Its little credit to the imagination of those tasked with naming Scottish mountains that both my first and last hill of the day were "Carn Deargs". Red Hill. My route choice onto the ridge of Carn Dearg No. 1 was a tad unorthodox (if orthodox is defined by the SMC books or munro-bagging websites), in that I decided to abandon the track at the top of Loch Pattack and pick my way up through the heather, moving from one burn to the next trying to find the easiest ground. This worked out ok as the going wasn't too steep until higher-up, by which point I was on exposed, windclipped terrain and knew I could look forward to much easier running from then on! In theory. In practise, it was me who got windclipped, and I was very quickly putting on hat, gloves, and after spinning around like a dog chasing its tail I finally got my other arm into the goretex too. The mountain forecast had warned of extreme gales and severe windchill, and snow on the summits, and possible thunderstorms, and for the likes of me and my dad the intent of such warnings never fully sink in until we're sober and 850m up a 1100m mountain and unable to individually move our fingers. The cloud was rushing past just metres above my hood. Was I still having fun? Not as much as I had been earlier, due to a bit of dread about trying to run into that cold gale along a high-altitude ridge for the next 5 miles. I soon cheered back up again, because after ascending into the cloud, picking up traces of Munro-baggers path, then cresting the boulder-strewn summit of Carn Dearg, the cloud lifted to reveal a stunning view of Lancet Edge and Ben Alder's Short and Long Leachas, all in partial sunshine (title photo). Even the conical Schiehallion could be seen, and later today the knobbles of Glencoe - visibility was excellent between the clouds and the squalls. (Hint: Don't look for the knobbles of Glencoe on a map).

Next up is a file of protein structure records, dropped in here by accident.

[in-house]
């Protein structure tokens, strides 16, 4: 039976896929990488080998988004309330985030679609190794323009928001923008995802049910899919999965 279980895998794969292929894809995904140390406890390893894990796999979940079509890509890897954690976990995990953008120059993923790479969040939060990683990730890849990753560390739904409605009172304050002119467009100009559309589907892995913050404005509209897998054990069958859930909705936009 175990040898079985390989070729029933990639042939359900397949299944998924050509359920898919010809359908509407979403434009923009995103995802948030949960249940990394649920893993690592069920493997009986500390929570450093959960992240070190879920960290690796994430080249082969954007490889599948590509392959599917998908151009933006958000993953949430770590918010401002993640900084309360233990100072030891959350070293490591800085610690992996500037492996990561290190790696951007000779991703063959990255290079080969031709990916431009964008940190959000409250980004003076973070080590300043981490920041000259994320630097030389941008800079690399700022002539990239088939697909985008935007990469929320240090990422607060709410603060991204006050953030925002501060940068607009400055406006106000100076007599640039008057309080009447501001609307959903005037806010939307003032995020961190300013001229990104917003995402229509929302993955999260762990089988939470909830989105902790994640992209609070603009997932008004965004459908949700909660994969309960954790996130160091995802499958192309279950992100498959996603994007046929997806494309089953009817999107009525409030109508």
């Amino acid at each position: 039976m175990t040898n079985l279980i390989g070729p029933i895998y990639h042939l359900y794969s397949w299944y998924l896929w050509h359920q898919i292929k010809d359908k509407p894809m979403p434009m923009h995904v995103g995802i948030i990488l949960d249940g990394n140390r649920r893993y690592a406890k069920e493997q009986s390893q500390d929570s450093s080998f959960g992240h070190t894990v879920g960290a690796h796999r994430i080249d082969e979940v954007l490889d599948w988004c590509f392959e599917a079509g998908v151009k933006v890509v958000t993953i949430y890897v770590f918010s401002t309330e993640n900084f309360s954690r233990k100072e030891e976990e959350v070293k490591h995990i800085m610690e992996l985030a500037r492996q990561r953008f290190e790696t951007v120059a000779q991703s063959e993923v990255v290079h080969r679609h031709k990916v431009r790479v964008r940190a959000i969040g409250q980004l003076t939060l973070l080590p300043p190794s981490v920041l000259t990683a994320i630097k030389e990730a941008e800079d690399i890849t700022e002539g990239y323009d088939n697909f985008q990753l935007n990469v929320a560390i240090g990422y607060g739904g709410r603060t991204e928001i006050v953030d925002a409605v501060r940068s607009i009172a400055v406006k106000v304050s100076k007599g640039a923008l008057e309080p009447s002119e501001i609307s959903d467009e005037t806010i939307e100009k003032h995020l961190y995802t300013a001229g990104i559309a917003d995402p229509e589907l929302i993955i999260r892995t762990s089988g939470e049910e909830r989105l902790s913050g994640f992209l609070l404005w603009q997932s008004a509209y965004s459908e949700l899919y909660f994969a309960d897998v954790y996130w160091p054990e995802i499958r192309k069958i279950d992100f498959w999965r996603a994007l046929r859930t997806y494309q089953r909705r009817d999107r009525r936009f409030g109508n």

I was grateful for the shelter afforded by the mass of Gael Charn ahead, so I stopped and admired the situation and enjoyed feeling my fingers again. Loch an Sgoir beneath me, Lancet Edge beyond, Long Leachas beyond that.
My route ahead looked inspiring, with a narrow waterfall cutting its way down the cliff to the left like a strike of lightening, two lochan-filled corries glimmering beneath me, one to each side, and a stony ridge ahead which I was chuffed to manage to run up without resorting to a walk. Just before I was back in the cloud I could see I was now above Lancet edge, and level with the banks of old snow. Very quickly I was upon the plateau, and glad to let the Garmin keep me on a bearing straight for the summit cairn about 1/2 mile away, surrounded by small drifts of fresh snow at 1132m.
Again the cloud was kind enough to lift briefly for me, and I could see Anoach Beag ahead, and Beinn Eibhinn beyond. Fortunately the uphill bits were sheltered from that wind so it wasn't as tough as I feared, and I was getting a lot more views and sunshine than I'd expected today.
Briefly back into cloud for the last time, I ascended the "top" of Sgor Chonnich then took a run at the shapely Sgor Gaibhre, reaching the top with relief rather than elation.
Certainly felt good to be stretching the stride back out down the other side, W towards Mam Ban (thank you Wham). Rain showers, still accompanied by sunshine, now turned to hail as I made my way onwards to Carn Dearg No. 2 where my dad had been radioed earlier.
The hail passed and it was much nicer to us from then on. I made good progress down the ridge and soon caught up with my dad, who seemed to have taken my hip injury off me. We made our way safely off the hill from there after a very long, testing, but satisfyingly adventurous day out in the Scottish wilds.